Merholz's talk outlined a number of points describing successful user experience orgs, including some wise ones I've heard in other similar talks:
- Execute a quick win [to show your value to the company].
- Have an executive sponsor.
- Move up the product planning food chain [i.e., be involved earlier, not just down stream].
- Have an experience strategy [for the company/products/team].
- Think systems, not artifacts [a point also made in a recent talk by Don Norman on operations and services, over here].
His final bullet was the admittedly controversial: "Do not become a department." I thought I heard similar sentiments from Jared Spool too, and I have heard this in different flavors from people who cite Amazon's success in building a business based on A/B volume testing of page designs by marketers without usability or interface designers on staff ("let the customers just tell us which one works"), ebay's early success without an empowered design org, etc. The gist of this argument seems to be: Executive mandate for good user experience trumps individuals in the trenches, and good execution requires everyone to play, not just designers. So, have a design-oriented company, not a bunch of designers trying to change a company.
While I agree we want holistic design-oriented companies for better customer experience, I think designers play an important role, if good design matters. Anything that requires skill, training, and practice to do well should be a job in itself, and therefore be a hired position, not a sideline role for someone who is paid to do something else.
Additionally, if you're talking about companies that succeeded despite not having a staff of interaction designers, you might be talking about companies that (1) might have done it faster or more cheaply WITH a staff of designers, or (2) had talented people who were doing design without that job title - have they checked into how they succeeded?, or (3) companies that won as first movers, but could lose in a crowded space with better design and real usability from their competitors. Yes, design isn't the whole story in business success, but it's often important, depending on the competition. And to me it's a moral requirement for a customer-oriented business.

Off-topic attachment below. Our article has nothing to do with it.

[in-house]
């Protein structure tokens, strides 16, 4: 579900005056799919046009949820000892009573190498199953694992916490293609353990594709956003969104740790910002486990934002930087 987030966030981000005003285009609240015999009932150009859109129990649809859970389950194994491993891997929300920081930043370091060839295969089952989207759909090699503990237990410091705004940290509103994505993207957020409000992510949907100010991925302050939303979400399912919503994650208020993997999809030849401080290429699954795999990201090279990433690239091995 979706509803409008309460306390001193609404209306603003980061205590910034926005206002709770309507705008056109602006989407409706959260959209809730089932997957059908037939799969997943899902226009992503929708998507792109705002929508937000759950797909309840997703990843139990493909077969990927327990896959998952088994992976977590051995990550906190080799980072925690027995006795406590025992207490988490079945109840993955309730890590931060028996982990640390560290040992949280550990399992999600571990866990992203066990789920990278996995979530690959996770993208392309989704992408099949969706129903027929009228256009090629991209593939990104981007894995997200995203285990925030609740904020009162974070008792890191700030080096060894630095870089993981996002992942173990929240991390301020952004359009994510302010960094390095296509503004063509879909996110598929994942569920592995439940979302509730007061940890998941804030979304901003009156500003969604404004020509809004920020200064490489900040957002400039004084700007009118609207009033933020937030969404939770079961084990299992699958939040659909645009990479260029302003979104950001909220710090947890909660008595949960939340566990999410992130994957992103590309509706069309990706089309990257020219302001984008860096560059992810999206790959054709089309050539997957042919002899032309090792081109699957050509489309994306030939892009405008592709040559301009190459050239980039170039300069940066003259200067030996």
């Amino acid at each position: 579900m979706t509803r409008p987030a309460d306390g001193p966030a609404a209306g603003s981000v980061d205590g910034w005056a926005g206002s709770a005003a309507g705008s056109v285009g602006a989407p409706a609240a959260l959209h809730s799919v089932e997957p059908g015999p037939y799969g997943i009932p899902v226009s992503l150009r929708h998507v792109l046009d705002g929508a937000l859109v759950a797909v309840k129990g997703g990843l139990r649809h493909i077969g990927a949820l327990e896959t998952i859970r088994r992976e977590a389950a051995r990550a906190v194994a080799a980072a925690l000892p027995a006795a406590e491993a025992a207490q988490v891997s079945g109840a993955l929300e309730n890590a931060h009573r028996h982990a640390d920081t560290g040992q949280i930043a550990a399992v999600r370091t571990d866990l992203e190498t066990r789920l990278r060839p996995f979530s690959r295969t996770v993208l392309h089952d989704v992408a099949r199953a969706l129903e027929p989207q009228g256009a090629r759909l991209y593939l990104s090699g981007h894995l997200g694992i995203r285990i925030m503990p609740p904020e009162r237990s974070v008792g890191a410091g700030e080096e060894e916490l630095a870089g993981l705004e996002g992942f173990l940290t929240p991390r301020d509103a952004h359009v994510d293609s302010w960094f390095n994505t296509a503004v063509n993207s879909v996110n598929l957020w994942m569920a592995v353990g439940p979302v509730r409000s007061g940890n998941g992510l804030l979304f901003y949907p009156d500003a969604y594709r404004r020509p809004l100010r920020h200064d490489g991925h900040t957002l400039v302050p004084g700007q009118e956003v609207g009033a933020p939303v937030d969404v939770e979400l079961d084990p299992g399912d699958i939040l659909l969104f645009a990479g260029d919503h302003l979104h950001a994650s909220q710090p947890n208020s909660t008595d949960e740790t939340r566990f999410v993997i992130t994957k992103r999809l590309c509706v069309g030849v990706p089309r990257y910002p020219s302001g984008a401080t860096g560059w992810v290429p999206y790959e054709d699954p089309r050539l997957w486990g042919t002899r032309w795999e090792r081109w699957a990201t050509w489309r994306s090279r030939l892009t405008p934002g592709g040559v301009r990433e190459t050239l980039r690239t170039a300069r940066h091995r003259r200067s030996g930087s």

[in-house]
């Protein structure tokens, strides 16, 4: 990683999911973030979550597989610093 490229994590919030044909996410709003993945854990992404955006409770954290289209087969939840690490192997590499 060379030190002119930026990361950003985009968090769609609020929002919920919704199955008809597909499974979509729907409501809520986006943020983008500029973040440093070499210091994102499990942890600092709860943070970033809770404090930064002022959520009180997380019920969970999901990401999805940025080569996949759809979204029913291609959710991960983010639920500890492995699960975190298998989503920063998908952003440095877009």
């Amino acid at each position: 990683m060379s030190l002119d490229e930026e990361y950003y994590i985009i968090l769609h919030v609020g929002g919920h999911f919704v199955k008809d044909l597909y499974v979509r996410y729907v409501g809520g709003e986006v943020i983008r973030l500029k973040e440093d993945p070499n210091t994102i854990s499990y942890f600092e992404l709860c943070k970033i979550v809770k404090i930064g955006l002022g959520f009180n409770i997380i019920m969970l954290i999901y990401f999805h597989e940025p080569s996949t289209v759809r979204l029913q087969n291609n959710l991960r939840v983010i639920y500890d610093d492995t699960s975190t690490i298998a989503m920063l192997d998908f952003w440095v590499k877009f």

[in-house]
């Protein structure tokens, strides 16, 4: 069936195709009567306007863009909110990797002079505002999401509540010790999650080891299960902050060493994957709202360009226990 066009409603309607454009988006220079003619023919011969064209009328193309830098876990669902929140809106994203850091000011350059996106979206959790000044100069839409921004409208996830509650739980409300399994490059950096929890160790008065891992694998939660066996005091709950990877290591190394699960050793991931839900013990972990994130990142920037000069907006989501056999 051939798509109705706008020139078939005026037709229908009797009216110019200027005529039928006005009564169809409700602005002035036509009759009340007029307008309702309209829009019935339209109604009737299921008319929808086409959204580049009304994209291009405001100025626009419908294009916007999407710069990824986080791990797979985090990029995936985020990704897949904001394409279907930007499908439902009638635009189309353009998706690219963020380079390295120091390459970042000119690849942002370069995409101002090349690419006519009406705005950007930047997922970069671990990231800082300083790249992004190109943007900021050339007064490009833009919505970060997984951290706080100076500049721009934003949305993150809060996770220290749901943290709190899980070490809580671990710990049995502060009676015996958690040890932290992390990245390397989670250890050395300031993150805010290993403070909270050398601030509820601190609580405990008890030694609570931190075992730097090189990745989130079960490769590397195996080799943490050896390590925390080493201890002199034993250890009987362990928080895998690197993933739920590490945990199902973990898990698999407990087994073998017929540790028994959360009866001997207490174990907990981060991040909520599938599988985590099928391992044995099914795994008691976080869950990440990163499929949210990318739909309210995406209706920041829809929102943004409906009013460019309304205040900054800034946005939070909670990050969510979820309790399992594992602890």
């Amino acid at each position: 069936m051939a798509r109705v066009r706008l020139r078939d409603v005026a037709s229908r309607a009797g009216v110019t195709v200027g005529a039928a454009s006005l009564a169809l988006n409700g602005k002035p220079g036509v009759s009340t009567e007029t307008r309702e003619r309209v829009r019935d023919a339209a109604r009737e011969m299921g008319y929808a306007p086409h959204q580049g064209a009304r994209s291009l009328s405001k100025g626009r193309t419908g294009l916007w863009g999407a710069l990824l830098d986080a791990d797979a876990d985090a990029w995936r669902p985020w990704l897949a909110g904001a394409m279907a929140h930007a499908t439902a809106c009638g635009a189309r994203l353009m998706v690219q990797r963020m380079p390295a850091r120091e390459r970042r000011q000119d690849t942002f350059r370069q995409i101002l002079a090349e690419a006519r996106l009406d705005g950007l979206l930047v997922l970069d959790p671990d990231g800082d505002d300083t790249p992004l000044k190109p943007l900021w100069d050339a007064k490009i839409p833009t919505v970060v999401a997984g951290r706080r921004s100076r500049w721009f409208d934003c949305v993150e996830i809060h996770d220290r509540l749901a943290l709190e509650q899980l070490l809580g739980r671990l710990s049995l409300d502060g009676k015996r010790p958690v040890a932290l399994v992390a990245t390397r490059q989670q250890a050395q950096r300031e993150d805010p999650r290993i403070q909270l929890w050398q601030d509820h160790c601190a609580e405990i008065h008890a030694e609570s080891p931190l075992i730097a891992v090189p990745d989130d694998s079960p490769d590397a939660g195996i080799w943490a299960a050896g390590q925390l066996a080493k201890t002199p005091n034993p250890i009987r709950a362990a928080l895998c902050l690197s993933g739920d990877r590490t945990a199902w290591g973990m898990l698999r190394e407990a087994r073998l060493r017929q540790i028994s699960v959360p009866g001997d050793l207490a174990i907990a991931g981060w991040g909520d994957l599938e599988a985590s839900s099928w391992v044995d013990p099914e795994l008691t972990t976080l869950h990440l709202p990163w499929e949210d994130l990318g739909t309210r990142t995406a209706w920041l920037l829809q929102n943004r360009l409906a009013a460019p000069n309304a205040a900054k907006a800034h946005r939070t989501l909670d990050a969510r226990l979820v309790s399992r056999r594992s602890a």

Scott Berkun's pre-conference survey on reasons for designer failure found that the top 2 reasons were agreed to be "People in non-design roles [are] making design decisions," and the related and subsumed "Managers [are] making design decisions without design training." I believe that if you haven't got a strong design department with a recognized skillset and/or haven't empowered your designers in the org, you'll get a committee effect, and design outputs will be worse as a result. (See also Scott's excellent article "The List of Reasons Why Ease of Use Doesn't Happen on Engineering Projects.") Berkun's audience of designers, managers, project managers, and developers also seems to believe this, contrary to Merholz's last point. (Caveat: It's possible that Merholz's position was "hire designers but don't have them grouped in a department, have them spread throughout the company." But a department makes it possible to argue for headcount, achieve hiring and management consistency, enable organizational empowerment, and accountability; NOT having a department makes these things harder and really kind of a crapshoot long-term.)
Another broad theme of many of the UI13 talks was the importance of the strategic role of design in defining the right projects and requirements before design processes start in earnest. While it was valuable to see how many consultants and design agencies do this--often playing a "facilitation" role with their clients' ideas--the reality of most software companies is that product managers (or their equivalent) are making these decisions, and designers live further downstream. The ideal is otherwise, but that's how it often is.